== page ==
Women’s World Cup: Why the U.S. Wins
While it helps to be from a big, rich country, the secret to the success of Carli Lloyd and the Americans is simple: years of hard work
Months of penalty-kick practice paid off for Carli Lloyd Tuesday night, when she scored the winning goal from the spot in the semifinals against Germany. ENLARGE
Months of penalty-kick practice paid off for Carli Lloyd Tuesday night, when she scored the winning goal from the spot in the semifinals against Germany.

When Carli Lloyd stepped forward to take a crucial penalty kick Tuesday night against Germany, she was supremely confident. But it wasn’t because of some heartfelt belief in U.S. women’s soccer exceptionalism.

FIFA WOMEN’S WORLD CUP

U.S. 2, Germany 0 (Tuesday)
Japan vs. England, Wed., 7 p.m. ET (Fox Sports 1)
Final: Sunday, 7 p.m. ET (Fox)
“I’ve been taking PKs every day after practice for seven or eight months,” said Lloyd, who buried the winning goal into the side of the net in the 69th minute. “The thing about a penalty kick, if you hit it hard enough and at a certain height, there isn’t a goalkeeper in the world who can save it.”

It is easy to look at the U.S. team and chalk up its continuing success to the countless advantages it enjoys. The Amer icans come from a country that has a deep pool of talent, the resources to develop its players and a federal law that guarantees equal opportunity for women’s sports. Those factors can’t be discounted; the American women made the supposedly overwhelming Germans look slow and plodding.

The U.S. upset top-ranked Germany, 2-0, on Tuesday night, booking a spot in the Women’s World Cup final for the second time in four years. Photo: Getty.
Yet to focus on just those innate advantages is to discount how hard the U.S. women worked to prepare for this stage.

Four years after a crushing, come-from-ahead defeat to Japan in the Women’s World Cup final, the U.S. has returned to the sport’s ultimate match. The journey to this point has been the product of intense work and practice over a very long time, symbolized by Lloyd’s clutch score in Tuesday’s semifinal victory.

In reaching the final, which will be against the winner of Wednesday’s Japan-England match, the U.S. has outscored the opposition 9-1 in this tournament. But the more interesting number might be this one: The Americans have outscored opponents 7-0 in the second half. That sort of late domination only has one explanation: The Americans, from the top of the roster to the bottom, have simply been fitter than every team they have faced, and as everyone knows, there are no shortcuts when it comes to being fit.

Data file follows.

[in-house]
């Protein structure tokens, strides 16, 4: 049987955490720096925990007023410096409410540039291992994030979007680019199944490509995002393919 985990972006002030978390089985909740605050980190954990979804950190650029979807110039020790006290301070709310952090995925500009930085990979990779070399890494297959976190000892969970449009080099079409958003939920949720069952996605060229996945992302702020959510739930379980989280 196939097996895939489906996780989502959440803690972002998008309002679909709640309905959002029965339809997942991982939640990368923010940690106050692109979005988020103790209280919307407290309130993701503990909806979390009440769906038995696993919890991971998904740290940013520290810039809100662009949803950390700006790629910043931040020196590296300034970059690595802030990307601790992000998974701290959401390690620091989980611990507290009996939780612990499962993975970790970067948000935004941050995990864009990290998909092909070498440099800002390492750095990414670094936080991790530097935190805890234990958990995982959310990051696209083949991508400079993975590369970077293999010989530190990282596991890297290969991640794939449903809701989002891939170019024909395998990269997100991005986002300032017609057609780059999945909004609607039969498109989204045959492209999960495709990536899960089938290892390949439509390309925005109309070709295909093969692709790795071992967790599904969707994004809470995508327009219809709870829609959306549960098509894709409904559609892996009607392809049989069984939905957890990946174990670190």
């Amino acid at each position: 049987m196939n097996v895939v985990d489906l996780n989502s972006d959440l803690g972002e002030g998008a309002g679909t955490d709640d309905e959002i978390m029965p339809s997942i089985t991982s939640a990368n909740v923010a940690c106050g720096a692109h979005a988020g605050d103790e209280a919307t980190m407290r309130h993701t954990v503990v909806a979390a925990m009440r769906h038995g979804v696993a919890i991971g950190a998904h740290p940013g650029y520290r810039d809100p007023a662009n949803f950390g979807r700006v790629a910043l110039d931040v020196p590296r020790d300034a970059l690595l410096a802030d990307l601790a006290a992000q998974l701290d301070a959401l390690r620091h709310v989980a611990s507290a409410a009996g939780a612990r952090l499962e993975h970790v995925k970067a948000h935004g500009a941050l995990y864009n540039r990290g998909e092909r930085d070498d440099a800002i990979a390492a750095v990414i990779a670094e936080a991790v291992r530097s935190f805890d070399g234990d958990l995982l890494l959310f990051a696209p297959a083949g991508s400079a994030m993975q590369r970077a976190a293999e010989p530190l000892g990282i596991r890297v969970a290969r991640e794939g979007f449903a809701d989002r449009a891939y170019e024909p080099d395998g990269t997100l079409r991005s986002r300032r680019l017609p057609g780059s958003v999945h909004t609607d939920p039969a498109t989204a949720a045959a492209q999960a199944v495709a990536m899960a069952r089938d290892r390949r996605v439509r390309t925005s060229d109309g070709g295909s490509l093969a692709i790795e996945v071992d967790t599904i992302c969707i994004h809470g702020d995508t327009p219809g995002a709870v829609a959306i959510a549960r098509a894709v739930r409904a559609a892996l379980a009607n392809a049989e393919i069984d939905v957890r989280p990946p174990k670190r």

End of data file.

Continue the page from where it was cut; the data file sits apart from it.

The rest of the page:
U.S. Women Top Germany to Reach World Cup Final: Photos
Americans upset Germans, 2-0, in the semifinals and are headed to Sunday’s final
That brings us back to Lloyd, the all-world midfielder who has scored in each of the past three games, carrying the U.S. team to the brink of its first World Cup title in 16 years.

“The thing about Carli is she doesn’t have much of a natural motor,” said James Galanis, a club soccer coach in southern New Jersey who trained Lloyd ahead of the World Cup.

In other words, Lloyd wasn’t blessed with a body that uses energy especially efficiently. There are metrics for this, most notably the VO2 max, a performance indicator that measures the maximum amount of oxygen an athlete can use. Galanis made a face that looked like he had just tasted sour milk when asked what Lloyd’s natural VO2 max was.

To make up for this, Galanis—who began working with Lloyd a dozen years ago, after she had bombed out at a national-team camp—put her on a grueling six-hour-a-day training regimen heavy on fundamentals, plus at least 90 minutes a night of leg-burning endurance training that Lloyd still follows. In the lead-up to the World Cup, that included penalty kicks.

Lloyd’s work ethic filters through the team. Defender Julie Johnston trained with her in November during what was supposed to be a postseason break from soccer. Goalkeeper Hope Solo was suspended for 30 days last winter after she became belligerent with police when they arrested her husband for drunken driving during a team camp, according to police and U.S. Soccer inquiries into the matter. Solo, who apologized for disappointing her teammates, worked out with U.S. coaches throughout the suspension.

At 35 years old, Abby Wambach believed her body couldn’t endure a club season and be in prime shape for this tournament, so she played small-sided pickup games with men throughout the spring to remain fit. After every match during this World Cup, the U.S.’s reserve players are out on the field bright and early the next day, getting in practice so they can be ready when coach Jill Ellis calls their name.

 

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